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LEVEL CHECK. When hot shoeing, Danny Ward says keg shoes can often be leveled by laying the shoe flat on the anvil and striking one blow on each heel.
When it comes to modifying keg shoes, you can still get quite an argument going concerning the benefits of “hot” vs. “cold” shoeing. But Danny Ward of Martinsville, Va., maintains it’s not an either-or proposition.
“There’s a place for hot shoeing and a place for cold shoeing,” says the American Farrier’s Association (AFA) Certified Journeyman Farrier and member of the International Horseshoeing Hall of Fame. “Try not to get locked into just doing one of them.”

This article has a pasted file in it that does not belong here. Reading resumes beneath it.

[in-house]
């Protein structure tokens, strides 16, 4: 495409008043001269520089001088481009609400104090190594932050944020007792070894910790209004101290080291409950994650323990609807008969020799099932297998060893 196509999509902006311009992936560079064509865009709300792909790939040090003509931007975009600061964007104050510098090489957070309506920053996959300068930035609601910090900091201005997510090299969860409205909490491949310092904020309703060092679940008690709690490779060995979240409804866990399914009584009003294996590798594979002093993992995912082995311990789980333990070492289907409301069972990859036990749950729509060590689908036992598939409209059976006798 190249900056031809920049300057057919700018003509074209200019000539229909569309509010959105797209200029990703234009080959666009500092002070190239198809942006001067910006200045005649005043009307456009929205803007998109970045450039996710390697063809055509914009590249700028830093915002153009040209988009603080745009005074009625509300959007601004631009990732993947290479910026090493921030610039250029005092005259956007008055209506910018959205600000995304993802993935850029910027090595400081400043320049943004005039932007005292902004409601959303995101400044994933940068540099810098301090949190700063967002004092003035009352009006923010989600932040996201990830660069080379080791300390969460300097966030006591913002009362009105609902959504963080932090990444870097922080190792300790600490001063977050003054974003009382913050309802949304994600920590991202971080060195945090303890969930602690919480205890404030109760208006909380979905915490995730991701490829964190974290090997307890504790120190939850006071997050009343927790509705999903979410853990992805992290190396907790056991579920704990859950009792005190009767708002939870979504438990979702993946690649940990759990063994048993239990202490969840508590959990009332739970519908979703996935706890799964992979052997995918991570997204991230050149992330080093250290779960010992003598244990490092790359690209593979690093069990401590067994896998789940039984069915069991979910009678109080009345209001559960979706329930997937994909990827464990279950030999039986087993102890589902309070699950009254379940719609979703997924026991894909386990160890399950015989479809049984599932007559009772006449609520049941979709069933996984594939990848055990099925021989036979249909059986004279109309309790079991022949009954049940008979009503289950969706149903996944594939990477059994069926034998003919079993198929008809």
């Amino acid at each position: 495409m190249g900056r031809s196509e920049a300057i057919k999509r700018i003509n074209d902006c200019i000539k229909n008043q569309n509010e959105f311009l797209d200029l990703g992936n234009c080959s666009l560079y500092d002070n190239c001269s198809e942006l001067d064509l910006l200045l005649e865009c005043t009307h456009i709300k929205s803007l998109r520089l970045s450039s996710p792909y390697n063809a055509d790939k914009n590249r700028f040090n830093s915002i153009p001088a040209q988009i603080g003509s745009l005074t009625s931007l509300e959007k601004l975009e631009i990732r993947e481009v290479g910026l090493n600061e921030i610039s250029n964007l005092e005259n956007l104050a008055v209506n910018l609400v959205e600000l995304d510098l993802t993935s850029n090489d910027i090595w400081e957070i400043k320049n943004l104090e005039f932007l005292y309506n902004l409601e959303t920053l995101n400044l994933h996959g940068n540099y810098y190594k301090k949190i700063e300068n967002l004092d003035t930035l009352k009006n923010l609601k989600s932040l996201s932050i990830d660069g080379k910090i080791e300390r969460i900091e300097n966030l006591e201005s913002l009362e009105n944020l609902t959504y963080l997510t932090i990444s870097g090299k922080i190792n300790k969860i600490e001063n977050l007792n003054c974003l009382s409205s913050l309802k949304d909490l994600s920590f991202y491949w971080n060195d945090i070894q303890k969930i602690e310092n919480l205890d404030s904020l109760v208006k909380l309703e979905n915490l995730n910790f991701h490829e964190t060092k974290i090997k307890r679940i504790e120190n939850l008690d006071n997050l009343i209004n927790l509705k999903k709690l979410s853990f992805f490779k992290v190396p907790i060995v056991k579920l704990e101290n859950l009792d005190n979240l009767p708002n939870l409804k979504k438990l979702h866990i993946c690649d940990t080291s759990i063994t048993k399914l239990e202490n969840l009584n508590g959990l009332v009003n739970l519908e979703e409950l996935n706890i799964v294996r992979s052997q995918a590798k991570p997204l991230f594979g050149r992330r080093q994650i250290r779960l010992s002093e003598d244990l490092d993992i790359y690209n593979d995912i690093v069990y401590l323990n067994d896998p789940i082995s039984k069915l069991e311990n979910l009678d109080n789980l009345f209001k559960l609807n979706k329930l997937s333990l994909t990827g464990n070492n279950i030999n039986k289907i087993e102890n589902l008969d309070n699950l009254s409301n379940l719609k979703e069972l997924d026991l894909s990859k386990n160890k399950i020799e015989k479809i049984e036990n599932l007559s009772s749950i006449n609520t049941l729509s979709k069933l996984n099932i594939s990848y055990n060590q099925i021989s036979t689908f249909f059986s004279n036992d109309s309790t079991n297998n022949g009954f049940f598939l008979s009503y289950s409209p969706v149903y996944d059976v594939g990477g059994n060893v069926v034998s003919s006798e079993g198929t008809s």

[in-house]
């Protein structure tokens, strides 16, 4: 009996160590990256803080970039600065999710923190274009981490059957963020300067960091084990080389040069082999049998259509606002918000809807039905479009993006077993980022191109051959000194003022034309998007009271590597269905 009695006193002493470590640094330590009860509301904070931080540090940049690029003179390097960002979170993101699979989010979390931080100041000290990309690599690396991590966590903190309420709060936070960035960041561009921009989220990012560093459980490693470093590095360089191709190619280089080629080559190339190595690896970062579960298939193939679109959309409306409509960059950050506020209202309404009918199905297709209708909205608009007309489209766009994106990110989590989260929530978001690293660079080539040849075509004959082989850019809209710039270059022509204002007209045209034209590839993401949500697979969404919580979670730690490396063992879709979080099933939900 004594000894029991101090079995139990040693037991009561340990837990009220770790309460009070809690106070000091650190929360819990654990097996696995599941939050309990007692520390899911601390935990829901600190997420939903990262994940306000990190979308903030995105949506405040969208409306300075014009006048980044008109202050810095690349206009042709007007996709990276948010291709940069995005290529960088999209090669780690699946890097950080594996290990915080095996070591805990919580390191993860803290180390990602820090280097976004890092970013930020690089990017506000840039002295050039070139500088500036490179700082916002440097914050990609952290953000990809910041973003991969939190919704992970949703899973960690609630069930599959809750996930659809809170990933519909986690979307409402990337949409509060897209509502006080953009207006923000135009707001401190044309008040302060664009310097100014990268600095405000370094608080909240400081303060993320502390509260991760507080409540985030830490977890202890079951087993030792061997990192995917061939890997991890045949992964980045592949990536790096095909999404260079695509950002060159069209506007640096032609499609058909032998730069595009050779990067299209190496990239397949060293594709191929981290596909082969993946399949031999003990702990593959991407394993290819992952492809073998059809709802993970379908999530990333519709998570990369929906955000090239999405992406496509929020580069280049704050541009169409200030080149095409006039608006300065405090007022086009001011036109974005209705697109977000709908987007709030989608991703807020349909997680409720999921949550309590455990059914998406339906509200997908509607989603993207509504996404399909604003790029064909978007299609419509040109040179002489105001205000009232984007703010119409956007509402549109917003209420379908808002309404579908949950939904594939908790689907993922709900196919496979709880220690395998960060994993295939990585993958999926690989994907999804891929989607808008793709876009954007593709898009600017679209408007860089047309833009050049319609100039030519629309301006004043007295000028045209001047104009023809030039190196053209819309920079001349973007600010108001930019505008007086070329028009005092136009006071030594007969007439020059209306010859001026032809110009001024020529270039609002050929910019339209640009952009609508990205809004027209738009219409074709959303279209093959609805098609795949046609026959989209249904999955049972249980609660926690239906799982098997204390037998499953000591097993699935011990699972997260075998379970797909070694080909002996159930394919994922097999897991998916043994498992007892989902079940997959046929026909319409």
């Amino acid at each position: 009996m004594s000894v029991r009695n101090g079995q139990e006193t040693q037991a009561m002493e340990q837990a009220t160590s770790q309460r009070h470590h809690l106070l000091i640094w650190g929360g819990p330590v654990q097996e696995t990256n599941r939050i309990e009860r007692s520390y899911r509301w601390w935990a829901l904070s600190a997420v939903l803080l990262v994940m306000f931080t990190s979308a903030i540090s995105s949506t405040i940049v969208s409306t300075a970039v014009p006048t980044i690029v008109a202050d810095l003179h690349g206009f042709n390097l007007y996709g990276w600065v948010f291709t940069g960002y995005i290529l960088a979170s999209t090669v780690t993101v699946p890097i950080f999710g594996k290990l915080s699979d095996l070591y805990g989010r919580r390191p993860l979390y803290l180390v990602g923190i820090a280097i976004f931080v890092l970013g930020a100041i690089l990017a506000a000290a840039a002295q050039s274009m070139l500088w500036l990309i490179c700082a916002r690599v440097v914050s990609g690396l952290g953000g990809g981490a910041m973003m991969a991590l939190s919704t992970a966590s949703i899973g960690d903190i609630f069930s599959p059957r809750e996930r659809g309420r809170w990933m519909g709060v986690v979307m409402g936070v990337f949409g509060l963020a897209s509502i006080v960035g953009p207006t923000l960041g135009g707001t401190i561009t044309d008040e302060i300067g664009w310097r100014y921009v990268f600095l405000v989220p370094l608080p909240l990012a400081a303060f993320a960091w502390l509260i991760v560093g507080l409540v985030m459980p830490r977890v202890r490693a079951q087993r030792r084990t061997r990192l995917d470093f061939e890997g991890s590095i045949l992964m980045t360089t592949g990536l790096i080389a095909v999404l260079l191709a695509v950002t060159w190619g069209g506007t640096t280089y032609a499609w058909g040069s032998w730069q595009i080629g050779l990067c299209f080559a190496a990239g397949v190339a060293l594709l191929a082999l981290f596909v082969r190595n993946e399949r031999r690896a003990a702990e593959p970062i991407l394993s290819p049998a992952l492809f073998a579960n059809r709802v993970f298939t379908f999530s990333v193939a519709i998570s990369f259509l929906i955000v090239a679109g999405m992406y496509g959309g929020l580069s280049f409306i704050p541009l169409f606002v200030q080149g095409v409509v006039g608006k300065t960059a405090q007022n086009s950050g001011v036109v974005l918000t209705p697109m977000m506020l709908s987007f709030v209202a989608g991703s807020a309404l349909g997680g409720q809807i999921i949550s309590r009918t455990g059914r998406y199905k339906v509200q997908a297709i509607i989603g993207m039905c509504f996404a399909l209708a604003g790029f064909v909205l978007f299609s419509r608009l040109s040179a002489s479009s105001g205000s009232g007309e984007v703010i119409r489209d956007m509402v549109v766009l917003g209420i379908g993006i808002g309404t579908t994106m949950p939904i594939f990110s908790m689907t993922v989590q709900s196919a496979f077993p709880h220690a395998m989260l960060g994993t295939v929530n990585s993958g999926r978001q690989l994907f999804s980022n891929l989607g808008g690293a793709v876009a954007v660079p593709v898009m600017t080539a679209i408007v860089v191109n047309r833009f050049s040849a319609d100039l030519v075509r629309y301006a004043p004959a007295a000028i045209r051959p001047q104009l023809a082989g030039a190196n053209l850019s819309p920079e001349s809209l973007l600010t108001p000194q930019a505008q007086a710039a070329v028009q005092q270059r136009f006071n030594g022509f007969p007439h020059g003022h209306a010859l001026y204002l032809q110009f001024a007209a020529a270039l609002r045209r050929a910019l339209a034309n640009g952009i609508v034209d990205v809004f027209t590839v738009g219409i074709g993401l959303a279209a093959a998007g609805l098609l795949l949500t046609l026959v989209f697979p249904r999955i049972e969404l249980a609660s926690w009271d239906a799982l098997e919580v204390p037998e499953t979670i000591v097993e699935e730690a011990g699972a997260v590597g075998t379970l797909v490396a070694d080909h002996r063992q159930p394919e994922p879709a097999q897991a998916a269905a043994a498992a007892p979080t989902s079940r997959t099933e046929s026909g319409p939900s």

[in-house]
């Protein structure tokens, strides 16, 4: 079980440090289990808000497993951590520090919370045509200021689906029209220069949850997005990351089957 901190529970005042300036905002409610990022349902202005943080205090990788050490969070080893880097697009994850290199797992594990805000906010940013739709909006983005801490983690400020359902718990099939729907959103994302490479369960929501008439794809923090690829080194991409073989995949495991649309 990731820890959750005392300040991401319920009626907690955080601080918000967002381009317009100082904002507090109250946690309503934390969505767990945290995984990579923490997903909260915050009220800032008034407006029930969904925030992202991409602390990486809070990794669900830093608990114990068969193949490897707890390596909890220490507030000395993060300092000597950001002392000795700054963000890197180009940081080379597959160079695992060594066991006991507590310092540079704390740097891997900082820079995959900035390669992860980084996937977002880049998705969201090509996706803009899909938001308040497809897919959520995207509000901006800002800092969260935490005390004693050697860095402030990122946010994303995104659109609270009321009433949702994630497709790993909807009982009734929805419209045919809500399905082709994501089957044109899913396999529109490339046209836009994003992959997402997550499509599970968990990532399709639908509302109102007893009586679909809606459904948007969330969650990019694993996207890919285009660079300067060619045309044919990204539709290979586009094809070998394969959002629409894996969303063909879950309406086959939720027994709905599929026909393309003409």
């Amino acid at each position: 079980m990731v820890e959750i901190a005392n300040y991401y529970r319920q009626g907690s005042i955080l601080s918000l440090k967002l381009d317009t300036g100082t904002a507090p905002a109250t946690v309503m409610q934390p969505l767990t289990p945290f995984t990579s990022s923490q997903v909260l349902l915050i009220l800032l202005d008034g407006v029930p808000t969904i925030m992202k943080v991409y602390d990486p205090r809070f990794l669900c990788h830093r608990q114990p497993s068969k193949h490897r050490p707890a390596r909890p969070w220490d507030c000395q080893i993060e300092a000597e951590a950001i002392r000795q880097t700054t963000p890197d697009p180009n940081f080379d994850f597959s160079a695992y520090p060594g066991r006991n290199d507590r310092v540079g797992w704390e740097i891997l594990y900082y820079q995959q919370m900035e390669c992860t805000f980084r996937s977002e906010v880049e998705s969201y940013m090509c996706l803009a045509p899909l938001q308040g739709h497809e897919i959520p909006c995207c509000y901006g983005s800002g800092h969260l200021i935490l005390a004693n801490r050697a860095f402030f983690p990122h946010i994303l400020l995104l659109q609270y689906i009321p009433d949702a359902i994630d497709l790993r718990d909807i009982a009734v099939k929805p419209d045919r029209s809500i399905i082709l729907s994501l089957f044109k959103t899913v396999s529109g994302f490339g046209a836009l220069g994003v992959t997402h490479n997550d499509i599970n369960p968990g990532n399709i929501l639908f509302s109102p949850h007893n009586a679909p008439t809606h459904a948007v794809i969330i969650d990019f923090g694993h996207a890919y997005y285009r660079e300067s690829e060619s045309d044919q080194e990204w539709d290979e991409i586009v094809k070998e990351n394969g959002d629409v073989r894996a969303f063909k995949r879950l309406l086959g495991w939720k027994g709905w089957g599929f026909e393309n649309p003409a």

Ward says the big difference between hot shaping and cold shaping shoes — besides always holding the shoe with tongs instead of hands as farriers sometimes will do when cold shoeing — is the force needed for hammer blows.
“Use light blows for hot work,” he says. “You do pretty much the same things as you do with cold shoes, but you hit them more lightly. Just kind of let the hammer drop on the shoe.”
Ward says the even heat distribution available in modern propane forges has made hot shaping shoes easier and says that with a little work, most farriers will be able to shape a keg shoe in one heat.
STICK TO THE CENTER. When modifying the curve of a hind keg shoe, Danny Ward restricts his hammer blows to an area from roughly the front of the crease…